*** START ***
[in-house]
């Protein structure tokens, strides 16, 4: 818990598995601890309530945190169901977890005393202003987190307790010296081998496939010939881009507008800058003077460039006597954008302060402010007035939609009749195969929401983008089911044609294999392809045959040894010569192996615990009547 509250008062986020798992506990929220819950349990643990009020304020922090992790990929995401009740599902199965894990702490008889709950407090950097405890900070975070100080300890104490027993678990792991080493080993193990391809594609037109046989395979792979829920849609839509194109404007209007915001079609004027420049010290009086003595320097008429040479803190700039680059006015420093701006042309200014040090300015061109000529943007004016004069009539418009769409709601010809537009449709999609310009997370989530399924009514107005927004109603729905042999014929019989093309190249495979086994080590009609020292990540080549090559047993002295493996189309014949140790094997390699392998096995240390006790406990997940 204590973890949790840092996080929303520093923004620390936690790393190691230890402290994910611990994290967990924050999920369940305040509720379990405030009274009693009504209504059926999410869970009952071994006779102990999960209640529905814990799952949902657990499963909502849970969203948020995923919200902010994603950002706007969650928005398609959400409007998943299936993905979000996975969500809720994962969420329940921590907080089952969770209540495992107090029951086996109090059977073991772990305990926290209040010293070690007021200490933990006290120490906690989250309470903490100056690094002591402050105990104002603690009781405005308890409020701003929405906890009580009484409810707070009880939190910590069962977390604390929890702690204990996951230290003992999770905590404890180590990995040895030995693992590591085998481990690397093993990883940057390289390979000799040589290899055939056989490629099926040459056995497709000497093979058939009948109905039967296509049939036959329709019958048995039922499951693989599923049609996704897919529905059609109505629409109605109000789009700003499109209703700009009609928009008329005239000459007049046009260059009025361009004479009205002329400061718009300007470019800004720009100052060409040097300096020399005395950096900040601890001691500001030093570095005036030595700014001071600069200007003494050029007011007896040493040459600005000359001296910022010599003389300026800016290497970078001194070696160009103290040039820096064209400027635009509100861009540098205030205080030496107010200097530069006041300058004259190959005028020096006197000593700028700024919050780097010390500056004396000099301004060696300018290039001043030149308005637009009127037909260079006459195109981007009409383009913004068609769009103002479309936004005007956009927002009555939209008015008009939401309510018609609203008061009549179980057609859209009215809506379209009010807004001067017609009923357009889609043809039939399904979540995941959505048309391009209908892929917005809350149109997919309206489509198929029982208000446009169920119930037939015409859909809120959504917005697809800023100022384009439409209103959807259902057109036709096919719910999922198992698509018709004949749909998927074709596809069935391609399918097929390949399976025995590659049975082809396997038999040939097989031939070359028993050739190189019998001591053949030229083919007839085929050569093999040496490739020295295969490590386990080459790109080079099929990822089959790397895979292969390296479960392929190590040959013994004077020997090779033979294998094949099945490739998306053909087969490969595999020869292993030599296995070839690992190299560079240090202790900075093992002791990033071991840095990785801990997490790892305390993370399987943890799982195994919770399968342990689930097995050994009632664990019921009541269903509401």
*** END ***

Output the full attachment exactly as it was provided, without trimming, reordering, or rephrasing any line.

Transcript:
[in-house]
């Protein structure tokens, strides 16, 4: 818990598995601890309530945190169901977890005393202003987190307790010296081998496939010939881009507008800058003077460039006597954008302060402010007035939609009749195969929401983008089911044609294999392809045959040894010569192996615990009547 509250008062986020798992506990929220819950349990643990009020304020922090992790990929995401009740599902199965894990702490008889709950407090950097405890900070975070100080300890104490027993678990792991080493080993193990391809594609037109046989395979792979829920849609839509194109404007209007915001079609004027420049010290009086003595320097008429040479803190700039680059006015420093701006042309200014040090300015061109000529943007004016004069009539418009769409709601010809537009449709999609310009997370989530399924009514107005927004109603729905042999014929019989093309190249495979086994080590009609020292990540080549090559047993002295493996189309014949140790094997390699392998096995240390006790406990997940 204590973890949790840092996080929303520093923004620390936690790393190691230890402290994910611990994290967990924050999920369940305040509720379990405030009274009693009504209504059926999410869970009952071994006779102990999960209640529905814990799952949902657990499963909502849970969203948020995923919200902010994603950002706007969650928005398609959400409007998943299936993905979000996975969500809720994962969420329940921590907080089952969770209540495992107090029951086996109090059977073991772990305990926290209040010293070690007021200490933990006290120490906690989250309470903490100056690094002591402050105990104002603690009781405005308890409020701003929405906890009580009484409810707070009880939190910590069962977390604390929890702690204990996951230290003992999770905590404890180590990995040895030995693992590591085998481990690397093993990883940057390289390979000799040589290899055939056989490629099926040459056995497709000497093979058939009948109905039967296509049939036959329709019958048995039922499951693989599923049609996704897919529905059609109505629409109605109000789009700003499109209703700009009609928009008329005239000459007049046009260059009025361009004479009205002329400061718009300007470019800004720009100052060409040097300096020399005395950096900040601890001691500001030093570095005036030595700014001071600069200007003494050029007011007896040493040459600005000359001296910022010599003389300026800016290497970078001194070696160009103290040039820096064209400027635009509100861009540098205030205080030496107010200097530069006041300058004259190959005028020096006197000593700028700024919050780097010390500056004396000099301004060696300018290039001043030149308005637009009127037909260079006459195109981007009409383009913004068609769009103002479309936004005007956009927002009555939209008015008009939401309510018609609203008061009549179980057609859209009215809506379209009010807004001067017609009923357009889609043809039939399904979540995941959505048309391009209908892929917005809350149109997919309206489509198929029982208000446009169920119930037939015409859909809120959504917005697809800023100022384009439409209103959807259902057109036709096919719910999922198992698509018709004949749909998927074709596809069935391609399918097929390949399976025995590659049975082809396997038999040939097989031939070359028993050739190189019998001591053949030229083919007839085929050569093999040496490739020295295969490590386990080459790109080079099929990822089959790397895979292969390296479960392929190590040959013994004077020997090779033979294998094949099945490739998306053909087969490969595999020869292993030599296995070839690992190299560079240090202790900075093992002791990033071991840095990785801990997490790892305390993370399987943890799982195994919770399968342990689930097995050994009632664990019921009541269903509401």